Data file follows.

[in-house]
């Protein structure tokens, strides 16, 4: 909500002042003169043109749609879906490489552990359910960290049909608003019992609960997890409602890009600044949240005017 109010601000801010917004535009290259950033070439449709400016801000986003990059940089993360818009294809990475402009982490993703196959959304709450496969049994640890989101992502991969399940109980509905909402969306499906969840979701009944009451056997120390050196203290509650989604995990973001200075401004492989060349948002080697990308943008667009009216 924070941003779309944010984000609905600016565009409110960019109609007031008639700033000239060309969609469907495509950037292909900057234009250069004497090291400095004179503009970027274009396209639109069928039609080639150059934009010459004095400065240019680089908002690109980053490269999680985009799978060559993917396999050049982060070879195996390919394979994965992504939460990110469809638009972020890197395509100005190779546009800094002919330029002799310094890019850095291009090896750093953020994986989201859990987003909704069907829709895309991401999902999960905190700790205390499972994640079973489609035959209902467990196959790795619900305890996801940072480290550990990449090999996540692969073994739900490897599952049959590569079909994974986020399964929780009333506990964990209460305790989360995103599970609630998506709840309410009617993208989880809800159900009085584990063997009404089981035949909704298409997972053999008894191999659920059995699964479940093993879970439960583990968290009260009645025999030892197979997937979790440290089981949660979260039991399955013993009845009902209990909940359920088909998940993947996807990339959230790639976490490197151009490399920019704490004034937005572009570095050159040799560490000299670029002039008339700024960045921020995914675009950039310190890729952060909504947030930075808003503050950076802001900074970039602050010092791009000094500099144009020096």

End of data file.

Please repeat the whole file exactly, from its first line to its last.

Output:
[in-house]
């Protein structure tokens, strides 16, 4: 909500002042003169043109749609879906490489552990359910960290049909608003019992609960997890409602890009600044949240005017 109010601000801010917004535009290259950033070439449709400016801000986003990059940089993360818009294809990475402009982490993703196959959304709450496969049994640890989101992502991969399940109980509905909402969306499906969840979701009944009451056997120390050196203290509650989604995990973001200075401004492989060349948002080697990308943008667009009216 924070941003779309944010984000609905600016565009409110960019109609007031008639700033000239060309969609469907495509950037292909900057234009250069004497090291400095004179503009970027274009396209639109069928039609080639150059934009010459004095400065240019680089908002690109980053490269999680985009799978060559993917396999050049982060070879195996390919394979994965992504939460990110469809638009972020890197395509100005190779546009800094002919330029002799310094890019850095291009090896750093953020994986989201859990987003909704069907829709895309991401999902999960905190700790205390499972994640079973489609035959209902467990196959790795619900305890996801940072480290550990990449090999996540692969073994739900490897599952049959590569079909994974986020399964929780009333506990964990209460305790989360995103599970609630998506709840309410009617993208989880809800159900009085584990063997009404089981035949909704298409997972053999008894191999659920059995699964479940093993879970439960583990968290009260009645025999030892197979997937979790440290089981949660979260039991399955013993009845009902209990909940359920088909998940993947996807990339959230790639976490490197151009490399920019704490004034937005572009570095050159040799560490000299670029002039008339700024960045921020995914675009950039310190890729952060909504947030930075808003503050950076802001900074970039602050010092791009000094500099144009020096």